• April: The U.S. health care market is screwed up seemingly beyond repair. Why can’t we have nice things? Oh right, because our politicians represent big business, not voters. Also, we have forgotten the difference between a dialog and an argument.
  • May: We hit 410 ppm at Mauna Loa.
  • JuneThe Onion shared this uncharacteristically unfunny observation: “MYTH: There is nothing mankind can do to prevent climate change. FACT: There is nothing mankind will do to prevent climate change”. It’s not funny because it’s probably true.
  • July: Long term food security in Asia could be a problem.
  • August: The U.S. construction industry has had negligible productivity gains in the past 40 years.
  • September: During the Vietnam War the United States dropped approximately twice as many tons of bombs in Southeast Asia as the Allied forces combined used against both Germany and Japan in World War II. After the Cold War finally ended, Mikhail Gorbachev made some good suggestions for how to achieve a lasting peace. They were ignored. We may be witnessing the decline of the American Empire as a result.
  • October: It is possible that a catastrophic loss of insects is occurring and that it may lead to ecological collapse. Also, there is new evidence that pollution is harming human health and even the global economy more than previously thought.
  • November: I thought about war and peace in November. Well, mostly war. War is frightening. The United States of America appears to be flailing about militarily all over the world guided by no foreign policy. Big wars of the past have sometimes been started by overconfident leaders thinking they could get a quick military victory, only to find themselves bogged down in something much larger and more intractable than they imagined. But enemies are good to have – the Nazis understood that a scared population will believe what you tell them.
  • December: A lot of people would probably agree that the United States government is becoming increasingly dysfunctional, but I don’t think many would question the long-term stability of our form of government itself. Maybe we should start to do that. The Consumer Financial Protection Bureau has been doing a decent job of protecting consumers and reducing the risk of another financial crisis. The person in charge of it now was put there specifically to ruin it. Something similar may be about to happen at the Census Bureau. A U.S. Constitutional Convention is actually a possibility, and might threaten the stability of the nation.

Most hopeful stories of 2017:

Most interesting stories that weren’t particularly frightening or hopeful, or perhaps were a mixture of both:

  • January: Apple, Google, and Facebook may destroy the telecom industry.
  • February: The idea of growing human organs inside a pig, or even a viable human-pig hybrid, is getting very closeTiny brains can also be grown on a microchip. Bringing back extinct animals is also getting very close.
  • March: Bill Gates has proposed a “robot tax”. The basic idea is that if and when automation starts to increase productivity, you could tax the increase in profits and use the money to help any workers displaced by the automation. In related somewhat boring economic news, there are a variety of theories as to why a raise in the minimum wage does not appear to cause unemployment as classical economic theory would predict.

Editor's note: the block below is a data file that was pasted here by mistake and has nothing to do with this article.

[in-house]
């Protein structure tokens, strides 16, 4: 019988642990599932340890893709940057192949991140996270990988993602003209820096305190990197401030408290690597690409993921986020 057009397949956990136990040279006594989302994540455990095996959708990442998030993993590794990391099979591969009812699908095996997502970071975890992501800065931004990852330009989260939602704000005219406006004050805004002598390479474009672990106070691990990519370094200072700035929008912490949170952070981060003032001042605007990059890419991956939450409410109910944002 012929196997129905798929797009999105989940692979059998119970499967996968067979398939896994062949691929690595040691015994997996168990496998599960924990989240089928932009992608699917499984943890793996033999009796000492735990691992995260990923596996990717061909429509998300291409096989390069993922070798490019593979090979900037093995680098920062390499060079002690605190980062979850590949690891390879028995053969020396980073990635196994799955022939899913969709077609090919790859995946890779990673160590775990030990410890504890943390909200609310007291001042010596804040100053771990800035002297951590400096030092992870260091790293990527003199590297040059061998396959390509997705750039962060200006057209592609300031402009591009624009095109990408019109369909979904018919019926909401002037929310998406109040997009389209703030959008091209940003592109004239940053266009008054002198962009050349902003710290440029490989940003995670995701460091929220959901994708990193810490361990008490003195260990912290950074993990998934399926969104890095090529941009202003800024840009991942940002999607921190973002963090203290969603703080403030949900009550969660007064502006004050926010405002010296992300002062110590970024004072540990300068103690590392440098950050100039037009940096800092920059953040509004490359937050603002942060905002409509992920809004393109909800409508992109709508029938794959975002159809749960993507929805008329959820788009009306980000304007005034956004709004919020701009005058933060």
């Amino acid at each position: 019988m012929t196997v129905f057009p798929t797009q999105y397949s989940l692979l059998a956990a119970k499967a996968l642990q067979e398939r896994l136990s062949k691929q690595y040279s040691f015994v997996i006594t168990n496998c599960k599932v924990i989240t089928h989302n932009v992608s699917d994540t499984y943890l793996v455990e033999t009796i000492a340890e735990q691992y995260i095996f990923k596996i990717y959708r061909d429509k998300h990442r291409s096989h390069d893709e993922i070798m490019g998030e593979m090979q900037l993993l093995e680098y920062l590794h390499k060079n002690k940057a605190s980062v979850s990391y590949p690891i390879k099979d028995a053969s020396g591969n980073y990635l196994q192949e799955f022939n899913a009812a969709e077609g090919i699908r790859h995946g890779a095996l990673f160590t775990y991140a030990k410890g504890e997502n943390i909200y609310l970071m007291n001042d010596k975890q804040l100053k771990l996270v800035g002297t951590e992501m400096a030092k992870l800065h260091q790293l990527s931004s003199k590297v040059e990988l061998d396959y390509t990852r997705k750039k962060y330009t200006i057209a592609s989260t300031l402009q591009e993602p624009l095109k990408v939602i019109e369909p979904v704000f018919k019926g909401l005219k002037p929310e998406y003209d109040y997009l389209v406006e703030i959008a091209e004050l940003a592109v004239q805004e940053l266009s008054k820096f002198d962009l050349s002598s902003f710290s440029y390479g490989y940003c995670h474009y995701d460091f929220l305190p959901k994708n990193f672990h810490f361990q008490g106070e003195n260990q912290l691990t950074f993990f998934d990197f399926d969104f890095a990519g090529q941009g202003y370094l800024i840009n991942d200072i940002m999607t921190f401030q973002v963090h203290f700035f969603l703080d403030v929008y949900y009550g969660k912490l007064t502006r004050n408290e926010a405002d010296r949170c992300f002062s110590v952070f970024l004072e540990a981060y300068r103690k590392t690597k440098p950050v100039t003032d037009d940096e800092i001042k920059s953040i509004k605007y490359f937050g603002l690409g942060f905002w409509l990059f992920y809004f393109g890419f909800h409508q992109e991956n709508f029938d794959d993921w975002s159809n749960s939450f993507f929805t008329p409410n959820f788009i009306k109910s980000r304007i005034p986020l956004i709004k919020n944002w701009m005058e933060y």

• April: I finished reading Rainbow’s End, a fantastic Vernor Vinge novel about augmented reality in the near future, among other things.
  • May: The sex robots are here.
  • June: “Fleur de lawn” is a mix of perennial rye, hard fescue, micro clover, yarrow, Achillea millefolium, sweet alyssum, Lobularia maritima, baby blue eyes, Nemophila menziesi, English daisy, Bellis perennis, and O’Connor’s strawberry clover, Trifolium fragiferum.
  • July: Ecologists have some new ideas for measuring resilience of ecosystems. Technologists have some wild ideas to have robots directly counteract the effects of humans on ecosystems. I like ideas – how do I get a (well-compensated) job where I can just sit around and think up ideas?
  • August: Elon Musk has thrown his energy into deep tunneling technology.
  • September: I learned that the OECD Science, Technology and Innovation Outlook named “ten key emerging technology trends”: The Internet of Things, Big data analytics, Artificial intelligence, Neurotechnologies, Nano/microsatellites, Nanomaterials, Additive manufacturing / 3D printing, Advanced energy storage technologies, Synthetic biology, Blockchain
  • October: Even if autonomous trucks are not ready for tricky urban situations, they could be autonomous on the highway with a small number of remote-control drivers guiding a large number of tricks through tricky urban maneuvers, not unlike the way ports or trainyards are run now. There is also new thinking on how to transition highways gradually through a mix of human and computer-controlled vehicles, and eventually to full computer control. New research shows that even a small number of autonomous vehicles mixed in with human drivers will be safer for everyone. While some reports predict autonomous taxis will be available in the 2020s, Google says that number is more like 2017.
  • November: It’s possible that the kind of ideal planned economy envisioned by early Soviet economists (which never came to pass) could be realized with the computing power and algorithms just beginning to be available now.